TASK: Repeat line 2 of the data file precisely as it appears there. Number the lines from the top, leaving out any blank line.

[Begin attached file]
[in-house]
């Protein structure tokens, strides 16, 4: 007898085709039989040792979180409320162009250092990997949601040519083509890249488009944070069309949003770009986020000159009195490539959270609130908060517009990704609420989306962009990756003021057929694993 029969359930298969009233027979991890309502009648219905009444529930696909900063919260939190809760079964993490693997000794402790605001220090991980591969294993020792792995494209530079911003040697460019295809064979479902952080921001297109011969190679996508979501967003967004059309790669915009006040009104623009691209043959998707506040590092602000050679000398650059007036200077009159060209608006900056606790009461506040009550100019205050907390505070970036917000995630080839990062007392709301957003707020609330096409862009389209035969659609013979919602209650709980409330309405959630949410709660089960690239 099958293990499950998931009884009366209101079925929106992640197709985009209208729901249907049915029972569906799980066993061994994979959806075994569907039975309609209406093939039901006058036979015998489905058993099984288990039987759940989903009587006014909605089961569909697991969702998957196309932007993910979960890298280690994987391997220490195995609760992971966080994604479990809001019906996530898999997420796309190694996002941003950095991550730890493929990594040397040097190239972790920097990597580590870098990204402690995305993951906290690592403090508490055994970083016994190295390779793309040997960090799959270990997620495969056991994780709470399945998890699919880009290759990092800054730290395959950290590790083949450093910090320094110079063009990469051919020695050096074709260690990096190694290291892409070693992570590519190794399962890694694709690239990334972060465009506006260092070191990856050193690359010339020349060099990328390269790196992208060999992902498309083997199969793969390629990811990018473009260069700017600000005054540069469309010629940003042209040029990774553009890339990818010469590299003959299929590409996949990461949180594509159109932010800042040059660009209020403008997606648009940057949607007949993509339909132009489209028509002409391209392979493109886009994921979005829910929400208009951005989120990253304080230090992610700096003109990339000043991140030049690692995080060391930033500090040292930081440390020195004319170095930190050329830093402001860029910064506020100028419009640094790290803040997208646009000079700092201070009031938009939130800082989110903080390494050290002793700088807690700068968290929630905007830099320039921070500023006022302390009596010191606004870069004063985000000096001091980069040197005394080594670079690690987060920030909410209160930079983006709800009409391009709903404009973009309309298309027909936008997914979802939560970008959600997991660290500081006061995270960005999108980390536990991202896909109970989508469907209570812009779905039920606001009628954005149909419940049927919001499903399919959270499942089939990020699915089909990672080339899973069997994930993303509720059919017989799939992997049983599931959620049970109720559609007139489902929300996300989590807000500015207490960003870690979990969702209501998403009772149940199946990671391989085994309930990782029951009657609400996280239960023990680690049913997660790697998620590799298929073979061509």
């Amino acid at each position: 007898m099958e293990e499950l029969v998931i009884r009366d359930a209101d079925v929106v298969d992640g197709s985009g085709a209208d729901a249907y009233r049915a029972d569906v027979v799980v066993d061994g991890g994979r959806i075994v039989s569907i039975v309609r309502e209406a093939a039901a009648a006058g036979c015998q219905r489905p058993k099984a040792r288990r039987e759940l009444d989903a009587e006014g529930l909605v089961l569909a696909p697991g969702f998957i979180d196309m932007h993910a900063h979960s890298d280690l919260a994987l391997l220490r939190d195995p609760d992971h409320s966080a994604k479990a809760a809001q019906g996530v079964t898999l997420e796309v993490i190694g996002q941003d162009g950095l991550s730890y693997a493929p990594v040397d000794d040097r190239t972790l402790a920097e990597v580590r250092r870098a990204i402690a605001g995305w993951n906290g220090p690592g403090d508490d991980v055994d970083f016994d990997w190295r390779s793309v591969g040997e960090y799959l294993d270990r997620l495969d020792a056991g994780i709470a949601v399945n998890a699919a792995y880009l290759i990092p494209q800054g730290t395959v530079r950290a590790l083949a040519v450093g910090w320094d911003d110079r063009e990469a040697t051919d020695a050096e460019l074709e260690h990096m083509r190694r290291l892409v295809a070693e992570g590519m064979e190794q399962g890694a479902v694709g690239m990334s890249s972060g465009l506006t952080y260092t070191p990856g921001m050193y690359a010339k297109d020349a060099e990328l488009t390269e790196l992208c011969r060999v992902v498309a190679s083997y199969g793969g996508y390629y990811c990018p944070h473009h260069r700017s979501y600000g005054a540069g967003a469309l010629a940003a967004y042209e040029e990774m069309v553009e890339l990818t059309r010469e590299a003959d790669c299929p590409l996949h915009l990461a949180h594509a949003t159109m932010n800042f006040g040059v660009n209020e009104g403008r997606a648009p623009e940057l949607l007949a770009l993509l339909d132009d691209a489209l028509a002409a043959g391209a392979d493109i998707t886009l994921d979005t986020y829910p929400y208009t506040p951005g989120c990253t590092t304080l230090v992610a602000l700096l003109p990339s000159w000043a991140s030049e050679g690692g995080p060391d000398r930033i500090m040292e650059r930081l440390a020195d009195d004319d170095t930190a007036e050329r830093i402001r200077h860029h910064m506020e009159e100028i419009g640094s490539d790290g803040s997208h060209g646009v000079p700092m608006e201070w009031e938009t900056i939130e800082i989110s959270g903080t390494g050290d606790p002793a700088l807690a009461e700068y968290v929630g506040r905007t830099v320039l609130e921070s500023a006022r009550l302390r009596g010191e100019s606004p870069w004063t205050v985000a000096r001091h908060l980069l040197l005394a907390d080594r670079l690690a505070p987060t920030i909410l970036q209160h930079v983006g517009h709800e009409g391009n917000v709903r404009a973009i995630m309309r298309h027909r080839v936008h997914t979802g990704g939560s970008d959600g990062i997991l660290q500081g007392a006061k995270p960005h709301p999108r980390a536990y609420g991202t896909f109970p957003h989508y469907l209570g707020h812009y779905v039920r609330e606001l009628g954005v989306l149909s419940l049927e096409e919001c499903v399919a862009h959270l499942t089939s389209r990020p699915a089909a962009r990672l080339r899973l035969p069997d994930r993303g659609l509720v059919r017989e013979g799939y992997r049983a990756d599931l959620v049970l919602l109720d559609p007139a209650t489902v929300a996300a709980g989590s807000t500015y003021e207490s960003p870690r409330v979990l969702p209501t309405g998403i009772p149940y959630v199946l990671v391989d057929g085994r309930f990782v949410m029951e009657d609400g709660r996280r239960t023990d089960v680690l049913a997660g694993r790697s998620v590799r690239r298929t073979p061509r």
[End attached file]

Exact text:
């Protein structure tokens, strides 16, 4: 007898085709039989040792979180409320162009250092990997949601040519083509890249488009944070069309949003770009986020000159009195490539959270609130908060517009990704609420989306962009990756003021057929694993 029969359930298969009233027979991890309502009648219905009444529930696909900063919260939190809760079964993490693997000794402790605001220090991980591969294993020792792995494209530079911003040697460019295809064979479902952080921001297109011969190679996508979501967003967004059309790669915009006040009104623009691209043959998707506040590092602000050679000398650059007036200077009159060209608006900056606790009461506040009550100019205050907390505070970036917000995630080839990062007392709301957003707020609330096409862009389209035969659609013979919602209650709980409330309405959630949410709660089960690239 099958293990499950998931009884009366209101079925929106992640197709985009209208729901249907049915029972569906799980066993061994994979959806075994569907039975309609209406093939039901006058036979015998489905058993099984288990039987759940989903009587006014909605089961569909697991969702998957196309932007993910979960890298280690994987391997220490195995609760992971966080994604479990809001019906996530898999997420796309190694996002941003950095991550730890493929990594040397040097190239972790920097990597580590870098990204402690995305993951906290690592403090508490055994970083016994190295390779793309040997960090799959270990997620495969056991994780709470399945998890699919880009290759990092800054730290395959950290590790083949450093910090320094110079063009990469051919020695050096074709260690990096190694290291892409070693992570590519190794399962890694694709690239990334972060465009506006260092070191990856050193690359010339020349060099990328390269790196992208060999992902498309083997199969793969390629990811990018473009260069700017600000005054540069469309010629940003042209040029990774553009890339990818010469590299003959299929590409996949990461949180594509159109932010800042040059660009209020403008997606648009940057949607007949993509339909132009489209028509002409391209392979493109886009994921979005829910929400208009951005989120990253304080230090992610700096003109990339000043991140030049690692995080060391930033500090040292930081440390020195004319170095930190050329830093402001860029910064506020100028419009640094790290803040997208646009000079700092201070009031938009939130800082989110903080390494050290002793700088807690700068968290929630905007830099320039921070500023006022302390009596010191606004870069004063985000000096001091980069040197005394080594670079690690987060920030909410209160930079983006709800009409391009709903404009973009309309298309027909936008997914979802939560970008959600997991660290500081006061995270960005999108980390536990991202896909109970989508469907209570812009779905039920606001009628954005149909419940049927919001499903399919959270499942089939990020699915089909990672080339899973069997994930993303509720059919017989799939992997049983599931959620049970109720559609007139489902929300996300989590807000500015207490960003870690979990969702209501998403009772149940199946990671391989085994309930990782029951009657609400996280239960023990680690049913997660790697998620590799298929073979061509």